|The Carmalite nuns of Compiegne, queing|
up for the guillotine.
Here is the letter, from the well-known Catholic barrister Neil Addison.
Even by his own standards the suggestion by Mgr Basil Loftus (19 October) that he looks forward to "a Franciscan revolution to eclipse in drama and extent the French Revolution" is bizarre.
The French Revolution was the cause of the death of thousands judicially murdered in the reign of terror. The Carmelites of Compiegne were guillotined simply for being Nuns and they are merely the best known of the thousands of Catholic Priests, Nuns and believers who were also sent to the guillotine solely for the crime of being practising Catholics.
Besides the reign of terror the Revolution led to massacres in the Vendee and other regions of France and plunged Europe into thirty years of war and destruction stretching from Madrid to Moscow. Is that seriously the "drama and extent" Mgr Loftus wishes on the Church and the world ?
If Citizen Loftus wishes to praise the French Revolution as a model to be followed then he has of course got the liberty to do so but it is a desecration of the memory of the numerous Catholic victims of that revolution for such praise to be uttered by someone who claims the title of Catholic Priest.
In line with their usual policy, the Catholic Times has afforded Mgr Loftus considerably more space to reply than the original letter, not in his column but in the letters page itself. This is only part of it, excluding the first third.
Yes, the violence of the few did degenerate into the madness of the many, but the French Revolution inspired a continent-wide socio-political revolution of which both Church and State still feel the beneficial effects and, no less importantly, are still building upon.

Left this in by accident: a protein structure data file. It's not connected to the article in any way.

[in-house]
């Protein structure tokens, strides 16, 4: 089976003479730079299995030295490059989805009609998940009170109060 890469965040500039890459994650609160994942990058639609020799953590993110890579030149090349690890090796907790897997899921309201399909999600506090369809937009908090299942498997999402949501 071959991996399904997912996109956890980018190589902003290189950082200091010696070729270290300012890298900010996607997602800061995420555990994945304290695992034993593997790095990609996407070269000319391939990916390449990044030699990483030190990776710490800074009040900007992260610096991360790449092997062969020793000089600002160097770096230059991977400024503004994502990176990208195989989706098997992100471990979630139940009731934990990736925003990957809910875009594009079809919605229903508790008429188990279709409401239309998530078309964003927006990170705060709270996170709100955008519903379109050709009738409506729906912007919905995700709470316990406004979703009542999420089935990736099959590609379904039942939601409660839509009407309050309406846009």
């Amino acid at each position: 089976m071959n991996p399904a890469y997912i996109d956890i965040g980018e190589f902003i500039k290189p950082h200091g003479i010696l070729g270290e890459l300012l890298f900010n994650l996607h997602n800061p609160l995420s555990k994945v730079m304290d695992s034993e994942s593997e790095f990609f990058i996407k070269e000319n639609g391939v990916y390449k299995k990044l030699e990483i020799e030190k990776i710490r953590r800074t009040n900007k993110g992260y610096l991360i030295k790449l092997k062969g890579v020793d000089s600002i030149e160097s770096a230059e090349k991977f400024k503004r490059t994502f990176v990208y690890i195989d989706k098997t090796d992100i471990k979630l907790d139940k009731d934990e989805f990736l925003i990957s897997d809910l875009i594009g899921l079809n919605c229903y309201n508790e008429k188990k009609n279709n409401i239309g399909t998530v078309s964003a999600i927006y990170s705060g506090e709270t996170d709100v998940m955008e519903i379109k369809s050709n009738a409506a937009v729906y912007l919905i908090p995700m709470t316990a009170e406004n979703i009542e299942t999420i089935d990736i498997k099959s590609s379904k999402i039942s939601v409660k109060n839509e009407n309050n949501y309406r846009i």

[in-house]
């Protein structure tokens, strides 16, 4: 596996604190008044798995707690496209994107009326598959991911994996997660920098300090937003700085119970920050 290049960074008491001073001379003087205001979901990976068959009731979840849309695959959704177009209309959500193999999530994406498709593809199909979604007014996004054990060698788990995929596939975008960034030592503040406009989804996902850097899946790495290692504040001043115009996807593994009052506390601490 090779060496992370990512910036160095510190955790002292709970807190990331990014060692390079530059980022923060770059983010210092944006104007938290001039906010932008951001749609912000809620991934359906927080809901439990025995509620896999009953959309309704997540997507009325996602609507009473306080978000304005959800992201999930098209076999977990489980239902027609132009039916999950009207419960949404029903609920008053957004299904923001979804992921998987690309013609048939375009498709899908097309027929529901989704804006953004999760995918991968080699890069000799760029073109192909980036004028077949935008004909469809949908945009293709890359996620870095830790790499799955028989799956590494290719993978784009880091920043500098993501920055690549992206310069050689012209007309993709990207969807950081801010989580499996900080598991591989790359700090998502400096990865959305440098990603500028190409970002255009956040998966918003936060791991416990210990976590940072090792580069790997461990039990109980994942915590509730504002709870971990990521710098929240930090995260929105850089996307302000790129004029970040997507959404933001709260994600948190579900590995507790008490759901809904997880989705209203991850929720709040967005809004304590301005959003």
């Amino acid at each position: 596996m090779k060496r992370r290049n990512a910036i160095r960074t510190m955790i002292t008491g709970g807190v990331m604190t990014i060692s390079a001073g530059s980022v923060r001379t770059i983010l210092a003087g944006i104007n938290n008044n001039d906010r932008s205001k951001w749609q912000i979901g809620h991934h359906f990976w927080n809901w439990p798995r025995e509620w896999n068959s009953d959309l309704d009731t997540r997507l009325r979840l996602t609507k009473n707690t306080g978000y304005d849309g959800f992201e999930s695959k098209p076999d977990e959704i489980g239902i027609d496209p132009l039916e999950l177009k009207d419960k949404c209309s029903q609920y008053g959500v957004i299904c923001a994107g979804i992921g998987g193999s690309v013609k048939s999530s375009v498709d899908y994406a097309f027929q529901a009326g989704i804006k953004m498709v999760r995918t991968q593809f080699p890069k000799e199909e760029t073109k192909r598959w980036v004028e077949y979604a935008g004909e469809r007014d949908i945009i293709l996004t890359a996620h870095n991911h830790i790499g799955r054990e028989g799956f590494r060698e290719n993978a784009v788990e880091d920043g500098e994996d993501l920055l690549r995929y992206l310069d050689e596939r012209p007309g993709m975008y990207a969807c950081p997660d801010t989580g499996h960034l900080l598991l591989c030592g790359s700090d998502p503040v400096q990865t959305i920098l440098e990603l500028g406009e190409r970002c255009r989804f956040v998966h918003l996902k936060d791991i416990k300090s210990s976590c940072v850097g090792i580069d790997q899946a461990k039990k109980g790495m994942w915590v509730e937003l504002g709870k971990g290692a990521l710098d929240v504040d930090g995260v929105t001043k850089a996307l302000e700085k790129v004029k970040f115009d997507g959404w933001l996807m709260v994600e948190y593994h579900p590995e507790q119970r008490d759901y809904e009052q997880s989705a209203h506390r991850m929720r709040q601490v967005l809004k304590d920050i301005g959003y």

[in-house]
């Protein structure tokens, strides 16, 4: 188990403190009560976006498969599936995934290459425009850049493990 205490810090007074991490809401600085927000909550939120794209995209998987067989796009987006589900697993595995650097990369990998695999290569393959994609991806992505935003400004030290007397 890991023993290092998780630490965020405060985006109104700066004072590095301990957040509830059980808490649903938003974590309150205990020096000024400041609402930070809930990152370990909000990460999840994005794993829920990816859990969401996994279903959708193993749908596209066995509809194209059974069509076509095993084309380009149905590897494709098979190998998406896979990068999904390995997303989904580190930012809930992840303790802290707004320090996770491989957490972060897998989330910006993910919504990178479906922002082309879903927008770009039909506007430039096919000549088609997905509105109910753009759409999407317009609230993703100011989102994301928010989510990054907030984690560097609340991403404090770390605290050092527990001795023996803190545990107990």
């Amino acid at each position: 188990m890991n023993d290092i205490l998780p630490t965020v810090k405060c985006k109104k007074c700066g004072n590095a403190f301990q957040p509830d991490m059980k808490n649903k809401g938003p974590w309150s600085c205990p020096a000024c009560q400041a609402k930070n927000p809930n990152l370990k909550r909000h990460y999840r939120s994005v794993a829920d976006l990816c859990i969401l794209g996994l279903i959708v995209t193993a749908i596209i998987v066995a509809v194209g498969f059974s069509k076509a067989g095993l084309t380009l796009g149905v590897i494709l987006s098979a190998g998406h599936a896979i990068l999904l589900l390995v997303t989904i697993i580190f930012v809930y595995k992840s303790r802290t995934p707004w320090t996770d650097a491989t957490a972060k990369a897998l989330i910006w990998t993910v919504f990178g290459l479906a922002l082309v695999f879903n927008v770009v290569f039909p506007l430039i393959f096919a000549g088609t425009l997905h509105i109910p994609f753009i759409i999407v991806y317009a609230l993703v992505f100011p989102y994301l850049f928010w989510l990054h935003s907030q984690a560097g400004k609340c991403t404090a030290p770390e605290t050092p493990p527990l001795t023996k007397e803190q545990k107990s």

It is also necessary to recognise that the violence against elements of Catholicism was to no small extent occasioned by the manner in which the institutional Church had identified itself with an oppressive regime which denied basic human dignity to that vast majority of humankind, which had neither civil nor ecclesial rights.
Today, for virtually the first time, Pope Francis is making it possible for voice of every baptised man and woman to be heard in the Church.
This would not have been possible without the progressive effects which the French Revolution inspired. The analogy is quite justifiable.
The puerile attempt at personal vituperation is particularly demeaning in your correspondent as a professional gentleman.
Not only is it lamentable in itself, but it also devalues the otherwise positive contribution which the letter affords as a springboard for further clarification which I am happy to make.
The 'elements of the Church' persecuted by the Revolution included thousands of priests and nuns executed; religious communities of all kinds destroyed; the physical destruction of thousands of church buildings, and the desecration of others; the kidnapping of the Pope himself and the attempt to prevent the election of a new one after he had died as a result of his mistreatment; the creation of a schismatic sect in opposition to the French Church; the deprivation of millions of souls of the sacraments; the persecution of those laity who sheltered the priests who continued to serve them; and the massacre, amounting almost to genocide, of those who raised up arms in protest. Tell me, Monsignor, were there any 'elements of the Church' which escaped persecution of the most brutal kind?
|The Crucifixion, from the Seven Dolours at the|
Shrine of Carfin. I expect he'd asked for it.
One has to accept, in the end, that this is in fact what Mgr Basil Loftus is. He actually hates the Church, and above all those who Catholics who love the Church and seek to defend it against persecution and destruction. They are asking for it: if they end up the victims of a serious persecution, Loftus will be delighted.
As for calling Mr Addison's letter a 'puerile attempt at personal vituperation', one can only comprehend this as an example of a person accusing another of what they fear they are themselves. If Loftus thinks his position is so secure, and enjoys the opportunity to write yet more hundreds of words than his usual helping so much, why does he feel the need to descend to such vulgar abuse?
As a service to the public, I have put together quotations on a range of themes from Loftus' published writings, mostly his Catholic Times columns, in a dossier here, and made one of his most theologically egregious articles, on the Resurrection of Our Lord, available here.
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